Gall-Inducing Aphids of Populus spp. in Razavi Khorasan Province, with Introducing Two New Species for Iranian Fauna

Document Type : Research Article


Ferdowsi university of mashhad


Introduction: Poplar trees in Iran are hosts to a number of aphid species, some of which cause excrescences on leaves and other growing parts. These abnormal growths are classified as either galls or pseudogalls but innumerable gradations between the apparently normal and abnormal plant structures have made differentiation difficult. Galls are vegetable excrescences resulting from insect activities and usually sheltering the immature stages of the producers. The aphid genus Pemphigus Hartig, 1839 (Hemiptera: Sternorrhyncha) contains over 70 species widely distributed in the Holarctic, of which, 46 are known to form galls on leaves or twigs of Populus L. Aphids of the genus Pemphigus are usually holocyclic and heteroecious between a primary host, and several herbaceous secondary hosts. The majority of the family representatives are dioecious or heteroecious. Such species migrate from primary hosts (tree species) where they form galls characteristic in their size and shape to roots of secondary hosts (herbs or tree species). Only few species are monoecious, i.e. with life cycle occurring on one host species. Reviewing taxonomic related literature showed that the knowledge of Iranian galling aphids is still limited. So far 7 species e.g. P. borealis Tullgren, 1909, P. bursarius Linnaeus, 1758, P. immunis Buckton, 1896, P. populi Courchet, 1879, P. protospirae Lichtenstein, 1884, P. spyrothecae Passerini, 1856 and P. vesicarius Passerini, 1861 have been reported from Iran.
Materials and Methods: This study was conducted during the growing season of 2017. The study area, Razavi Khorasan province (35.1020° N, 59.1042° E) is located in the North eastern Iran, where no study has previously been carried out. The galls were collected from the leaves, petioles and branches of poplars, according to their location, and taken from them. Also some galls with aphids were put into vials filled with 75% alcohol for morphological studies. Sampling, preparation and identification of specimens were done according to the Blackman and Eastop (2000)). Specimens was approved by Dr. Roman Hałaj in Entomological Laboratory of the Upper Silesian Nature Society of Poland. Systematic knowledge, host plants, and synonyms of determined species were taken from Blackman and Eastop (2000) and Rezvani (2001).
Results and Discussion: Nine gall-inducing aphid species belonging to genus Pemphigus, Tribe Pemphigini and subfamily Eriosomatinae were found on four host plants. The occurrence of Pemphigus passeki (Börner), 1952 (Hem.: Aphididae) and Pemphigus populinigrae (Schrank), 1801 (Hem.: Aphididae) on Populus nigra in Iran are reported for the first time. The other recorded gall aphids are: 1-Pemphigus borealis which its galls are more or less oval in shape with a rather smooth surface galls, often merged into groups of 4-6 at the base (even up to 10). 2-Pemphigus bursarius with galls of more or less spherical, pear-shaped or pouch-like, green, yellow-green, sometimes red-brown in color. 3- Pemphigus immunis which its galls are walnut shape (c.a 4 cm in diameter), with think walls and uneven, wrinkled and often cracked surface, usually occurring individually, less often in small groups but always separated from one another. 4- Pemphigus passeki with galls at the base of the lamina, this gall was collected only from Neyshabour city. 5- Pemphigus populi with gall of more or less spherical or oval, more or less irregularly blobbed, almost always narrower at the base than at the top, pear-shaped or even slenderer, placed on the upper side of the lamina on the main nerve usually close to its base, size of a hazelnut, most often green in color. 6- Pemphigus populinigrae Schrank, 1801 with elongated galls and running along the main nerve, rather smooth, in their majority bright reddish and rather without yellowish tint, only partly open from the bottom side of the lamina. 7- Pemphigus protospirae with flattened and strongly spirally twisted galls, the twists are smaller and more numerous (more than 5) than those formed by P.spyrothecae. Galls very often on all the petiole and the base of lamina, shiny, green or green with red spot. 8- Pemphigus spirothecae with galls in the form of flattened and spirally twisted petiole, with the number of twists not exceeding 5 (usually 3-5). Galls are green, yellow-green to red-brown. 9- Pemphigus vesicarius with galls of combe-like, crown like or club-shaped, always with very distinct processes.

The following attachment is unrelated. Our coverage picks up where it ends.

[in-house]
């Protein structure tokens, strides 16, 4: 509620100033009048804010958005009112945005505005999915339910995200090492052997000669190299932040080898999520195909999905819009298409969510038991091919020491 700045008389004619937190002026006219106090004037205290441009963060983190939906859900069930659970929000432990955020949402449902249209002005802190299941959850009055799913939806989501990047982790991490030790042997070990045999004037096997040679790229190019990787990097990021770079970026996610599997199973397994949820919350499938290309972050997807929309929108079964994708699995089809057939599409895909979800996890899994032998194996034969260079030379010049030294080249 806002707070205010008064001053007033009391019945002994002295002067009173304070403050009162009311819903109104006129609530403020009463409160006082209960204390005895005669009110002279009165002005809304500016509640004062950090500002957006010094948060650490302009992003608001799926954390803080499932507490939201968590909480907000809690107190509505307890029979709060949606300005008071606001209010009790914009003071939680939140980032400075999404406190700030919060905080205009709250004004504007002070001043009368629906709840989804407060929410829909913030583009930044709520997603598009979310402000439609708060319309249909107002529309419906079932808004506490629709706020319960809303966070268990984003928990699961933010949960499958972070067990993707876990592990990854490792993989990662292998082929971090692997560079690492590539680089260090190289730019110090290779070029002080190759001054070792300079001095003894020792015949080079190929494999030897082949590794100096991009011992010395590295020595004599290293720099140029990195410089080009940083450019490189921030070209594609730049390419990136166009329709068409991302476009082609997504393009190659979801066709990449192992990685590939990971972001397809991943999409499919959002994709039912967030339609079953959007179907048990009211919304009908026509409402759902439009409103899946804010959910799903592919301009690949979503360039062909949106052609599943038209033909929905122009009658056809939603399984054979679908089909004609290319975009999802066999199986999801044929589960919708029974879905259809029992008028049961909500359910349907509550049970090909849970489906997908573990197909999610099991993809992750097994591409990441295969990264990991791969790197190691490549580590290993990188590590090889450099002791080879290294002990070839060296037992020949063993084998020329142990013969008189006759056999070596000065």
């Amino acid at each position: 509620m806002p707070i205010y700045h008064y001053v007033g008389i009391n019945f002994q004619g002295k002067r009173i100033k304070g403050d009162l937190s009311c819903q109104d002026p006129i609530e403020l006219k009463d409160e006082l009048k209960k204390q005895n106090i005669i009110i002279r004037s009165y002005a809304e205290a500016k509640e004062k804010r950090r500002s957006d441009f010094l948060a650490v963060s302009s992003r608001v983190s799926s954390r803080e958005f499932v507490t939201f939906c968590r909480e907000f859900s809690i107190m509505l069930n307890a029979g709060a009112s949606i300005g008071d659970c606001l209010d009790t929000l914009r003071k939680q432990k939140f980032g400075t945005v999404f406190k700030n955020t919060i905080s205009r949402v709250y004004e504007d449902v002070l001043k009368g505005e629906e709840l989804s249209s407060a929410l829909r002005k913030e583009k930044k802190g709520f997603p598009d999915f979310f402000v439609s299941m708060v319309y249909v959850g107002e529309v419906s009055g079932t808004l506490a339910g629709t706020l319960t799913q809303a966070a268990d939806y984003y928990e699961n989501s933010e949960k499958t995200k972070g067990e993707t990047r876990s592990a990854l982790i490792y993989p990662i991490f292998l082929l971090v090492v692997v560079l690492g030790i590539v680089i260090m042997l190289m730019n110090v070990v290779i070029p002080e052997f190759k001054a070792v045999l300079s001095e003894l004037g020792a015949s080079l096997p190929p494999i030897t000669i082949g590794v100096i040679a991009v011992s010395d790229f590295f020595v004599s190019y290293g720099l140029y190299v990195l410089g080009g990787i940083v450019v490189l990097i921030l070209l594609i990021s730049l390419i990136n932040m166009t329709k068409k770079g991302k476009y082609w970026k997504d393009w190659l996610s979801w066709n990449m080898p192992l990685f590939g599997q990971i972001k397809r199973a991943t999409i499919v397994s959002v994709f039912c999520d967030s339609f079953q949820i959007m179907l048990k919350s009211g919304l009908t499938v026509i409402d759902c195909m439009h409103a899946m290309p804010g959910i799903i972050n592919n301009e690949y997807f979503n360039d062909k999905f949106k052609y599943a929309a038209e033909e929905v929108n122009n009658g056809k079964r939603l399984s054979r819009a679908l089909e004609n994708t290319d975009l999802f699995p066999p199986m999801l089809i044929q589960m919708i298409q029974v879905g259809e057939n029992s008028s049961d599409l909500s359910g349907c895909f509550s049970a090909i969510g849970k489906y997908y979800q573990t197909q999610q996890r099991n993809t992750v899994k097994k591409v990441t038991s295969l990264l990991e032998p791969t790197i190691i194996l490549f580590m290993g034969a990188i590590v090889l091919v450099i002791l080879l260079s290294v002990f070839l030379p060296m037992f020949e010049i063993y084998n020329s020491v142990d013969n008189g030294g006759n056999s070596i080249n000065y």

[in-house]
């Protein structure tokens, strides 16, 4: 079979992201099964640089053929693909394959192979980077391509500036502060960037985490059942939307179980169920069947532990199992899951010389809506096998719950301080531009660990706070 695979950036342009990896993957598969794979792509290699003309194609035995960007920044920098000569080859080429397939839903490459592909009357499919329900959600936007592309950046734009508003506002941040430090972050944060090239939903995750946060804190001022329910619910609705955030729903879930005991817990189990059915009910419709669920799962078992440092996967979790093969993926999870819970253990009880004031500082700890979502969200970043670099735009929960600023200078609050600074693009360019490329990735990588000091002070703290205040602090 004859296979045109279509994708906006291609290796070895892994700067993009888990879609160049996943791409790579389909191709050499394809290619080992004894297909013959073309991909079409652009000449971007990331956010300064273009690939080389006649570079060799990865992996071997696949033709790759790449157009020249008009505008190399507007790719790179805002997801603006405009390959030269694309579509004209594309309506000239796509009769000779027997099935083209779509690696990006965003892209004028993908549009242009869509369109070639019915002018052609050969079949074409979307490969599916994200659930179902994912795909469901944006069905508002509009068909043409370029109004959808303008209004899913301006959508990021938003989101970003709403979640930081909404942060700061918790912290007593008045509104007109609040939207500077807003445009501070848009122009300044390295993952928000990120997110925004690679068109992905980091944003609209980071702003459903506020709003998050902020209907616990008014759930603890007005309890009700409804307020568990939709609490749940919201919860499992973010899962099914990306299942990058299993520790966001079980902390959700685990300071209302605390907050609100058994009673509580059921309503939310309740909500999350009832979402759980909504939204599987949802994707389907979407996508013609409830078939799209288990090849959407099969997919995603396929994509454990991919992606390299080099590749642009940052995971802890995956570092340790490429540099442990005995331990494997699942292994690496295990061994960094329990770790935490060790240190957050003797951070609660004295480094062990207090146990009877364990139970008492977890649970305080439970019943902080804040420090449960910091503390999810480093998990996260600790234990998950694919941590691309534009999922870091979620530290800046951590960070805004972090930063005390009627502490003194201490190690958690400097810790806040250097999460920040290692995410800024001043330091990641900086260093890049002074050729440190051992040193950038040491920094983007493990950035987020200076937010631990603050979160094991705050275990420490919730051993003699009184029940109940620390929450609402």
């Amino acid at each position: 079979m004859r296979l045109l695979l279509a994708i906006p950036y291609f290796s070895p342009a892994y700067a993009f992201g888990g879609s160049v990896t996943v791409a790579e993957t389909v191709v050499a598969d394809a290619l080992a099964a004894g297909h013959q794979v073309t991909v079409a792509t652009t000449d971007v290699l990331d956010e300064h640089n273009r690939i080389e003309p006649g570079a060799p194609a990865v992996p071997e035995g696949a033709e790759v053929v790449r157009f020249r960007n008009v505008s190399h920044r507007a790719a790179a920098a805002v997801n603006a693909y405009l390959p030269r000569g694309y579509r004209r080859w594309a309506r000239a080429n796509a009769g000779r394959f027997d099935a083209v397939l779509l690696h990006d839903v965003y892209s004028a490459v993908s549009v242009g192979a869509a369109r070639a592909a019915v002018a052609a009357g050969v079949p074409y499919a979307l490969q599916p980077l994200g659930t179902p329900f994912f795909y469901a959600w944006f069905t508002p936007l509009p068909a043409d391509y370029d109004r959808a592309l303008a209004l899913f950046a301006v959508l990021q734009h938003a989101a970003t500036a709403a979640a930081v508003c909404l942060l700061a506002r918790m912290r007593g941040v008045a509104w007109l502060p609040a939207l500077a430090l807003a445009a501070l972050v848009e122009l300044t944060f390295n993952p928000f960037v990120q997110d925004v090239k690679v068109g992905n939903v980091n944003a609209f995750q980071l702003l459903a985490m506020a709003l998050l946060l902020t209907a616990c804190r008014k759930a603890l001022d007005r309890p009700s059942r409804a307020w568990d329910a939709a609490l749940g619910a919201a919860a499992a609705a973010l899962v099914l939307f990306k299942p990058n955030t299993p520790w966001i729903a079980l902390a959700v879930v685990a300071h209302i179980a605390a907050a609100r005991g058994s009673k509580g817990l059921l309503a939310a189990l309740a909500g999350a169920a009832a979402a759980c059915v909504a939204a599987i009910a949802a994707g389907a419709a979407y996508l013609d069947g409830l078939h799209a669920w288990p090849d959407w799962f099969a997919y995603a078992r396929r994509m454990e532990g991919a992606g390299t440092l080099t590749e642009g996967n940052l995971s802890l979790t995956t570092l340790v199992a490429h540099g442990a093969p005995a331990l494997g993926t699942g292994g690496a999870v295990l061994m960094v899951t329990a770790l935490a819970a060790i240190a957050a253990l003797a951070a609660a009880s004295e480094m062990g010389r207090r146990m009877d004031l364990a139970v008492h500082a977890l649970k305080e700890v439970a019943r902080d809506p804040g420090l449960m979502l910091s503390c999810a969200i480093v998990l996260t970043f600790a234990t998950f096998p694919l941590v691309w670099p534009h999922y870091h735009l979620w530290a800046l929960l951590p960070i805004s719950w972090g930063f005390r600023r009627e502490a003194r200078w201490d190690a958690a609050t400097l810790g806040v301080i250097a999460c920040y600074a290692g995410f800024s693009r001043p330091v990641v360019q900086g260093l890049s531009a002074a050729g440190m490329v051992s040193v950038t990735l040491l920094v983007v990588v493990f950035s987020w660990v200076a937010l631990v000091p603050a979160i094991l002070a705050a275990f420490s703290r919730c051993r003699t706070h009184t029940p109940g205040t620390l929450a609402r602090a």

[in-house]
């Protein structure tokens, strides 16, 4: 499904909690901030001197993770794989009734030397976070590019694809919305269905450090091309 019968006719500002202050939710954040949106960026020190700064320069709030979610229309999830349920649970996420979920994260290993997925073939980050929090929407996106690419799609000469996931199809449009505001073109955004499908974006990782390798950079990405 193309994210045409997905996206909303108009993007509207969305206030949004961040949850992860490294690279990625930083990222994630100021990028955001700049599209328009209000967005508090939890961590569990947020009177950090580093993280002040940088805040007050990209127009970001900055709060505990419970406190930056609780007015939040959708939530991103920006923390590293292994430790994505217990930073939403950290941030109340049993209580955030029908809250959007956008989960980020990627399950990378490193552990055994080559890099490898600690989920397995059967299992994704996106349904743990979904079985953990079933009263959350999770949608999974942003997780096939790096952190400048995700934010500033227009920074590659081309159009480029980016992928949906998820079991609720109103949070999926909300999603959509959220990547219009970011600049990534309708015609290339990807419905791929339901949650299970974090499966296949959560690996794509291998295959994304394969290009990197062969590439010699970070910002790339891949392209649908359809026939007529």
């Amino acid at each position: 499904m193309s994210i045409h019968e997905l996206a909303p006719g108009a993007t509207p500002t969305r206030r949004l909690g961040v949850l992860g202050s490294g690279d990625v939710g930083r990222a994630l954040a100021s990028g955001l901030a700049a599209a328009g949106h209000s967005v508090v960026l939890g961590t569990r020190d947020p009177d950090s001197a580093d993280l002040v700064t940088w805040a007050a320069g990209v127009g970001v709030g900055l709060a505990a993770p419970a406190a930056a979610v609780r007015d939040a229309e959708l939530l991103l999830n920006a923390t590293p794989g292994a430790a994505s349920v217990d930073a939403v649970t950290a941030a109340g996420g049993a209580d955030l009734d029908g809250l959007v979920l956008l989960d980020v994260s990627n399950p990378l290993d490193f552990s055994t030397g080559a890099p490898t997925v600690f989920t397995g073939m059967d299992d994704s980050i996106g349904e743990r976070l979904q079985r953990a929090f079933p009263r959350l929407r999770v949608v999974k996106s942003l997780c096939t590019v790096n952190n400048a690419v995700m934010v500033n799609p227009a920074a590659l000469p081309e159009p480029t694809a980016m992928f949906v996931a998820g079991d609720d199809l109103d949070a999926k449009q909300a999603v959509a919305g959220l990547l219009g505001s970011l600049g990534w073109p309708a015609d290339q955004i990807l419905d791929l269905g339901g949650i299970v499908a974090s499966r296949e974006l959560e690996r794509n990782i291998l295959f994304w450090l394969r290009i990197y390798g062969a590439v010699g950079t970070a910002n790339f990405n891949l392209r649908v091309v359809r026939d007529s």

Conclusions: This preliminary research on gall-inducing aphids and their host plants in NE Iran added two new records of species to Iranian aphid fauna and 5 new records to Razavi Khorasan province. Previously about 485 aphid species were known for Iran. By the present study, the Iranian aphid fauna has at least 487 species. However, the number of insects especially aphids recorded from Iran is far from complete. Most probably due to the fact that the Iranian fauna has been poorly investigated and many areas have been sampled only sporadically.


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